Layers and different fabric textures can add variation and dimension. Plus, you can always take them off if they are too much.

If you wear glasses- pay extra for good “non glare” lenses. You’ll thank us… if you have really glare-y glasses, it might be a good day for contact lenses.

As for accessories- we are all for jewelry, watches, and other photogenic accessories! Leave the apple watches and fitbits at home… and get all those ponytail holders off your wrists.

Hats- if you would like to wear a hat to your shoot, do your hair anyways and bring the hat along. Some hats shade the eyes a little too much- so we may take some photos with and without…and you don’t want to have smooshed hat hair and a ring round your forehead when we do.

Okay, maybe bolding this entire phrase and having it be it’s own section is a little overkill- but I wanted to make sure you saw it! Wearing any sort of words on a photoshoot isn’t a great idea since it will be the first thing anyone sees in your photos. Just don’t…

Ladies- getting professional hair and make up done for your shoot isn’t a terrible idea. You should definitely look and feel your best- and if a profesh “doll up” is what it takes, we think it’s worth the investment. Your hands (and sometimes feet) are in the pictures- neutral manicured hands are best for photos.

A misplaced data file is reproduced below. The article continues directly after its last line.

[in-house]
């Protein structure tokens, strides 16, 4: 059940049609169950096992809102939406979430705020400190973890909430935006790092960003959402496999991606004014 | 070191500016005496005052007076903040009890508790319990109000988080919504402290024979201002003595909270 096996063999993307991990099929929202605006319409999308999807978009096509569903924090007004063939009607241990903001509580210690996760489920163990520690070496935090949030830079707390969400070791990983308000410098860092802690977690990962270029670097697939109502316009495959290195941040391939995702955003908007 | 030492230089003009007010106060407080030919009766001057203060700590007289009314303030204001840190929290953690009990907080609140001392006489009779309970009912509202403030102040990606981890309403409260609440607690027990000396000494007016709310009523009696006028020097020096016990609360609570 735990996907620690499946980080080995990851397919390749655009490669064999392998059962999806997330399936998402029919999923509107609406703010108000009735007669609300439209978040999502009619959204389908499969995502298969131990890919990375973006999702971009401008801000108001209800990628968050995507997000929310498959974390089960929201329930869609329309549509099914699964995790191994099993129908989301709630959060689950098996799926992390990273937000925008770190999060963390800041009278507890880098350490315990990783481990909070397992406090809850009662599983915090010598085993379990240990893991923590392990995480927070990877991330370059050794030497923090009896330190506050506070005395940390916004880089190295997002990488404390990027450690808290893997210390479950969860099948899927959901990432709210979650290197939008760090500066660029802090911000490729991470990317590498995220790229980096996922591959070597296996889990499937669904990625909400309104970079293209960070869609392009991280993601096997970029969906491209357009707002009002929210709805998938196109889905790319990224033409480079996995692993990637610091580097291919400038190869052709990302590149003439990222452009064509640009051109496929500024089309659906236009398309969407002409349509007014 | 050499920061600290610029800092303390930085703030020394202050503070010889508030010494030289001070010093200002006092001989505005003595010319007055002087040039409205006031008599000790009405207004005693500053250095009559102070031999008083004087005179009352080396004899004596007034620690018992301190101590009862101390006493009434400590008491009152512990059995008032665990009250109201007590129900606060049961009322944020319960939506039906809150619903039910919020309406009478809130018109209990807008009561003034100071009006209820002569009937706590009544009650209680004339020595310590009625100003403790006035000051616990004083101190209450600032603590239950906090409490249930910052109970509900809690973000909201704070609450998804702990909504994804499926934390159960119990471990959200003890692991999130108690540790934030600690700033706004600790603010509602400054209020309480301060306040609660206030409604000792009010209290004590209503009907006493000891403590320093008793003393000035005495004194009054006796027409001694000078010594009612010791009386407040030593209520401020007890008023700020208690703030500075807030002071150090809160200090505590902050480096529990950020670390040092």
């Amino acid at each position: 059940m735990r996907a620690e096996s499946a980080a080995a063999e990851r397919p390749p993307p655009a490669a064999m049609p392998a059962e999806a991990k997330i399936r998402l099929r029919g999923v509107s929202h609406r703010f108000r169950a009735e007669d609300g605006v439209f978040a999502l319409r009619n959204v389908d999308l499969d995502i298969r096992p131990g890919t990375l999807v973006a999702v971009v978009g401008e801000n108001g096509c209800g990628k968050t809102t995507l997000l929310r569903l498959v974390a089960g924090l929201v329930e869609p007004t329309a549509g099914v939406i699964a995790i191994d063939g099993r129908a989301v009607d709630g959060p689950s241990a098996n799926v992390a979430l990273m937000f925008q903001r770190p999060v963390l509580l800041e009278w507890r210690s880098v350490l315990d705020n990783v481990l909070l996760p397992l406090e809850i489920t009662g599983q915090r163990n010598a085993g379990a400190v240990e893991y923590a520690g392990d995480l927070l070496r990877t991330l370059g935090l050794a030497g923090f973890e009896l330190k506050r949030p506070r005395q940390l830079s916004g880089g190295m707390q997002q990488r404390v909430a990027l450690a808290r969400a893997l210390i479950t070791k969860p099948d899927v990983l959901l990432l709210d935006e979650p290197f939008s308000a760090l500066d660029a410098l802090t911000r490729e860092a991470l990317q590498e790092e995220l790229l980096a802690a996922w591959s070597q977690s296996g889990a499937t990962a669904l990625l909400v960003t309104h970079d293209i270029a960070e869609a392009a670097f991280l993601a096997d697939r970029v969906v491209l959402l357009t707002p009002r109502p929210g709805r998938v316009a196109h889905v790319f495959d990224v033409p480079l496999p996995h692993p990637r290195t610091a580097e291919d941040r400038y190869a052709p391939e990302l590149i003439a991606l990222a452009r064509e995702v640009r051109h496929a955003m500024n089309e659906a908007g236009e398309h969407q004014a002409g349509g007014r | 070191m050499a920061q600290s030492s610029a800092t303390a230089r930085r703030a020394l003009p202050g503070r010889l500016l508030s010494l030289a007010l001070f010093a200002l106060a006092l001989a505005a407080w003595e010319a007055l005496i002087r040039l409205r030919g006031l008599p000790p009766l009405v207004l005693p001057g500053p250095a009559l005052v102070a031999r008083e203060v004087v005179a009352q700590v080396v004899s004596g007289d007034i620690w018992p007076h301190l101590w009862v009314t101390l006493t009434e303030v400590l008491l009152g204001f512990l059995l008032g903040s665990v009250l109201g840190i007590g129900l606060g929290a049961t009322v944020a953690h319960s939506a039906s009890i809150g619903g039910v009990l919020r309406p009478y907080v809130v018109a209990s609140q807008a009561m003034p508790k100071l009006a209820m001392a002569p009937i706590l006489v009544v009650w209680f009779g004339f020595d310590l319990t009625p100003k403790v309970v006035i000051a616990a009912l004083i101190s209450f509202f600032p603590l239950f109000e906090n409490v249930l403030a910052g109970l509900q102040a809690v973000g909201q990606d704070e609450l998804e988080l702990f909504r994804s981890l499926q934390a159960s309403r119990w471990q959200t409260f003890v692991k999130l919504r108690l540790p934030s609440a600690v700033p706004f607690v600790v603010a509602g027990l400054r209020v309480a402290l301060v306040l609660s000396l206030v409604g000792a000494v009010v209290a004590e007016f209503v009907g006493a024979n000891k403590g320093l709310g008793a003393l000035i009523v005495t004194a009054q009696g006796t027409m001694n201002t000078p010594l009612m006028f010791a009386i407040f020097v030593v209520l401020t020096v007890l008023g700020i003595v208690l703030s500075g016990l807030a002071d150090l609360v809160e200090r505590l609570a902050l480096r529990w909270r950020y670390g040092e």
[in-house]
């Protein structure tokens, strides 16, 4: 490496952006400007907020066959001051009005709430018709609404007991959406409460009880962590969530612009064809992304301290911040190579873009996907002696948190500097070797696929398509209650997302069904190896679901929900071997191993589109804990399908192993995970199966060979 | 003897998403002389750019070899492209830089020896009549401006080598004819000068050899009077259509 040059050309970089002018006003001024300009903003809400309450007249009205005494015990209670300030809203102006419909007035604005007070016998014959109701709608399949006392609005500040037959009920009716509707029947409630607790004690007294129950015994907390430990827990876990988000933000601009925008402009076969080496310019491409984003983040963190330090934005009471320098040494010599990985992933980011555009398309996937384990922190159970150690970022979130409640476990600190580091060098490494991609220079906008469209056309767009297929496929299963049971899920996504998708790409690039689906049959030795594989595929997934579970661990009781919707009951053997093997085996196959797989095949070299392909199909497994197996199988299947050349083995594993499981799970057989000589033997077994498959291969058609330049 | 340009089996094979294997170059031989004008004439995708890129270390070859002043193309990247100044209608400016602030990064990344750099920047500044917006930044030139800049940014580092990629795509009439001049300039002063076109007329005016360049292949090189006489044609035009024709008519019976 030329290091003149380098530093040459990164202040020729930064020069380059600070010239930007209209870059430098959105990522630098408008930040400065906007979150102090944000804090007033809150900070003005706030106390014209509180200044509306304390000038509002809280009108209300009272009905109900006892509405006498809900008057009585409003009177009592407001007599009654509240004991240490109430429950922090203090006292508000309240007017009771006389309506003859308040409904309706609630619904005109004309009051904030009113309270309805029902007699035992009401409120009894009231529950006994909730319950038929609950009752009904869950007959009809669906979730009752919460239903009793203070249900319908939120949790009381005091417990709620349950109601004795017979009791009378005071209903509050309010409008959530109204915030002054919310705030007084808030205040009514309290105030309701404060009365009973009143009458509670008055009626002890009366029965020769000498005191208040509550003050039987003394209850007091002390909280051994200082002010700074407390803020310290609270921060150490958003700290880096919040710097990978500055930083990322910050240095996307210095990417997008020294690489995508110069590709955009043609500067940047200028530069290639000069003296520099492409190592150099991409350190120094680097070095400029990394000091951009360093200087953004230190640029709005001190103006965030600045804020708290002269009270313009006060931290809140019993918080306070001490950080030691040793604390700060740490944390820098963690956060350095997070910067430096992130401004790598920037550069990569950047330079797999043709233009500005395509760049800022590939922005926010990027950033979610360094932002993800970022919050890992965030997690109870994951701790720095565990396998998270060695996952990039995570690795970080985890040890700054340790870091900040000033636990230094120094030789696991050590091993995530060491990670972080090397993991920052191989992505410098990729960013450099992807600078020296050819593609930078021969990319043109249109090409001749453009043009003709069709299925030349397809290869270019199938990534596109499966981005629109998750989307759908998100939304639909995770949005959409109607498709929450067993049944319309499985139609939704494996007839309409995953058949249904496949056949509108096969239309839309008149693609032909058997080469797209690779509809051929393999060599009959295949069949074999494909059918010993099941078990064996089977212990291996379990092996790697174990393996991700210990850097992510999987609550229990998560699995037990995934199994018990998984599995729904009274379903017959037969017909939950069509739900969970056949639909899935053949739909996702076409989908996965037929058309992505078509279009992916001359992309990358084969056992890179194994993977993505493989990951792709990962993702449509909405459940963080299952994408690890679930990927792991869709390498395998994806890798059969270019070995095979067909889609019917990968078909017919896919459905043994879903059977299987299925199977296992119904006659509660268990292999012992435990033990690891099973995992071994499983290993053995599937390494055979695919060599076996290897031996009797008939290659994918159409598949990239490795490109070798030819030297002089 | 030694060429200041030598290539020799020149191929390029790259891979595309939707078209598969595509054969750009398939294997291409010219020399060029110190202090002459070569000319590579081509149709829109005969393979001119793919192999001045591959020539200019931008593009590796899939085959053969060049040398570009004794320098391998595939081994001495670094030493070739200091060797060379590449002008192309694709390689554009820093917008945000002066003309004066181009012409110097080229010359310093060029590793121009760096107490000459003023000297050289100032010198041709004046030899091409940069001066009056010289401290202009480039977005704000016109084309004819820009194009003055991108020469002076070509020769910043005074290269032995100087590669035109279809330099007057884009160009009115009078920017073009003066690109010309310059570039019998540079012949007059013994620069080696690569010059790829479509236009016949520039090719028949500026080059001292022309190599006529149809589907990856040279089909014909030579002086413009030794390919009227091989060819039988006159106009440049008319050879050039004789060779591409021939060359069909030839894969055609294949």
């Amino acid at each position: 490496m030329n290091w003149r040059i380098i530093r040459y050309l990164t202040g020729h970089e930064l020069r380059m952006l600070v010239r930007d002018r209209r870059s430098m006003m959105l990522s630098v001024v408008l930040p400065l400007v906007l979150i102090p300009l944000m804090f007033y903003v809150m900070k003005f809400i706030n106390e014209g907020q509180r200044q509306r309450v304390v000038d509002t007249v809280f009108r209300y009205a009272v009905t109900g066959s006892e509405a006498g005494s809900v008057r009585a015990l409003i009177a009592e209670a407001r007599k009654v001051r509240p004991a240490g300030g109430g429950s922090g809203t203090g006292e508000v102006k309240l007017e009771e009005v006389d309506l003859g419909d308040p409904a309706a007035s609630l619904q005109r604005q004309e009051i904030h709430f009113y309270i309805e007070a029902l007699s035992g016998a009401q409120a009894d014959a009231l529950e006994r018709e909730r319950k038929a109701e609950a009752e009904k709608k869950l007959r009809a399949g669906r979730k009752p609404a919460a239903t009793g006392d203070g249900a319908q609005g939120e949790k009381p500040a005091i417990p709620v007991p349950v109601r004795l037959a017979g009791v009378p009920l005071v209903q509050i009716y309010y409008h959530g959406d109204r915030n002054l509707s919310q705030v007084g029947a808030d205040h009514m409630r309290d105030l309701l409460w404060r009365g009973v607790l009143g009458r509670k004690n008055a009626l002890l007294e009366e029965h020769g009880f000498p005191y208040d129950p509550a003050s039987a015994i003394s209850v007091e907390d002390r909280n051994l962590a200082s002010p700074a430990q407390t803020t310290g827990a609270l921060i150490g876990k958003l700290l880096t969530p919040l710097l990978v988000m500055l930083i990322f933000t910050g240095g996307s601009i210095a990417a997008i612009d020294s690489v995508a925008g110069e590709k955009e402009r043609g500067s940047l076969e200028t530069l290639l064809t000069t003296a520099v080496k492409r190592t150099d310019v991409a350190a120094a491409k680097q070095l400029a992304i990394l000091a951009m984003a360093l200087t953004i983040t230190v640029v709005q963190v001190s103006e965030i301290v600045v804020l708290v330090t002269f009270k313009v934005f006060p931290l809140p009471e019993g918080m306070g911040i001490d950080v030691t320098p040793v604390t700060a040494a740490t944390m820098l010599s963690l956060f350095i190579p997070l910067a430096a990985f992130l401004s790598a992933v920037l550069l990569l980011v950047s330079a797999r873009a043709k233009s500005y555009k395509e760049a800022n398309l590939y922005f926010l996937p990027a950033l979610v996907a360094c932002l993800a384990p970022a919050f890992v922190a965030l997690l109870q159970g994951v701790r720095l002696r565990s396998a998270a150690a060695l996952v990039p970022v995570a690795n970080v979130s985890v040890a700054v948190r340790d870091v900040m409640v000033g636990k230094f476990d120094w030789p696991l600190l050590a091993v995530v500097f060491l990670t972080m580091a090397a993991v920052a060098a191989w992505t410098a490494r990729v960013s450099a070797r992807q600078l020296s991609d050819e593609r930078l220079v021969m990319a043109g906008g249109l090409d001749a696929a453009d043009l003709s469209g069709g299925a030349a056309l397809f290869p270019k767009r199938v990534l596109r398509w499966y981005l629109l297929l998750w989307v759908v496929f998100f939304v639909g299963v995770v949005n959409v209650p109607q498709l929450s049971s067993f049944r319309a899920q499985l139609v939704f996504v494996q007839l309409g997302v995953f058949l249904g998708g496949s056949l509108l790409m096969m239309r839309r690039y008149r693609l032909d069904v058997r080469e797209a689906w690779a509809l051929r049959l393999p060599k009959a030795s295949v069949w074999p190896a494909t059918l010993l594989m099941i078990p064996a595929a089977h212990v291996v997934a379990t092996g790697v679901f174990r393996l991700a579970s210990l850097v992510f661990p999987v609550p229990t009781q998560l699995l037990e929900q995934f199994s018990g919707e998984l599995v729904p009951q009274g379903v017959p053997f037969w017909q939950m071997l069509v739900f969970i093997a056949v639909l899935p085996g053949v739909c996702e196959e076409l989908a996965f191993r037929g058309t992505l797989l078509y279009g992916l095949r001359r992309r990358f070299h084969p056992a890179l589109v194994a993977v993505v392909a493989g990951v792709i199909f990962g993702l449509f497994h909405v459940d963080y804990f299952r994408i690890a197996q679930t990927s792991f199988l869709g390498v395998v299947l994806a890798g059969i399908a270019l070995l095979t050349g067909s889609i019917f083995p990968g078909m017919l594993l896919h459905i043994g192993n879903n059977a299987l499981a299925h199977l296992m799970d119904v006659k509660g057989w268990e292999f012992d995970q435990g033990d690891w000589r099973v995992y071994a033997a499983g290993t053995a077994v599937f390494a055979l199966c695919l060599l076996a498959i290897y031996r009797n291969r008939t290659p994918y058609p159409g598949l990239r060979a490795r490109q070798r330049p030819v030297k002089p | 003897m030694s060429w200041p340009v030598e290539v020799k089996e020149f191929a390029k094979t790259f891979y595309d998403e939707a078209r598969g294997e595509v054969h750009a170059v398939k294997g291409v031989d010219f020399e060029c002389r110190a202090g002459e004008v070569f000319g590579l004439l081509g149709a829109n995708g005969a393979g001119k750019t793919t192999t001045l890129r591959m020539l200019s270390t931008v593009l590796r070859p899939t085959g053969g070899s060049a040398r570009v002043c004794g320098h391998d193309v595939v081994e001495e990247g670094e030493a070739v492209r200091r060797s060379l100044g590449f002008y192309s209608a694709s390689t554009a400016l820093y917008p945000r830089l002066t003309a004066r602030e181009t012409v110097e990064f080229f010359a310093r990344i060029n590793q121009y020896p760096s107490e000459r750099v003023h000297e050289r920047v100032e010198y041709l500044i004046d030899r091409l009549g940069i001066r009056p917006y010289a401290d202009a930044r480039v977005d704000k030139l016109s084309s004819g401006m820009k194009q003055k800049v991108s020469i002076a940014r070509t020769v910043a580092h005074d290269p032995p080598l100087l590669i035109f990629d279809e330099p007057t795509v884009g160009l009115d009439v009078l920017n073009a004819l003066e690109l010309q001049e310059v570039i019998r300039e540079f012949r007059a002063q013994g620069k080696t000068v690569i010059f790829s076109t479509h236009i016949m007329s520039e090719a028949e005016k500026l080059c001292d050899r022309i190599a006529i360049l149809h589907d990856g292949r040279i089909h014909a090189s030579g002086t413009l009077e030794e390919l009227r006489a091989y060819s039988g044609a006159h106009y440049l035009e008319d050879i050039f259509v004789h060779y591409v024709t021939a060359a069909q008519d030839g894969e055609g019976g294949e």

Tip: a little more than you are used to is a good idea. Sometimes it feels like the hair is a little too curled or over-sprayed, but remember- it needs to last til your shoot. A little extra mascara (or false lashes) and blush + lipcolor is good on camera. If you are being photographed with your “better half”– be aware that there may be a good amount of smooching…so non-transferable lipcolor is good and bring extra to re-apply.

Also: dewy cheeks are great, but if you are prone to oil on the forehead, nose, and chin– use a matte powder on those areas to help with shine. Guys too! Translucent matte powders are awesome for oily T-zones on men.

Sometimes location can help clarify the type of outfit you choose. Your attire should make some sense in your surroundings. What you wear in the foothills is probably a different choice than what you might wear downtown, like you probably won’t wear your cocktail dress and 4″ heels to hike the foothills! Or if you are doing a session inside your home, it would be a different choice than if you were in a park.

Sometimes there is a lot of walking and moving around on photoshoots and we want to make sure you aren’t miserable. Make sure that you are physically comfortable and that you have shoes you can walk in. Even more importantly- we want you to feel AWESOME in whatever you are wearing. Confidence is the most beautiful thing you can bring on your shoot and we want to see all of it!

Hopefully this is a helpful post and can answer most of your photoshoot attire questions. Kick back, have fun, and be yourself. For more tips on how to prep for family shoots- see our post here.


What to Wear for Photoshoots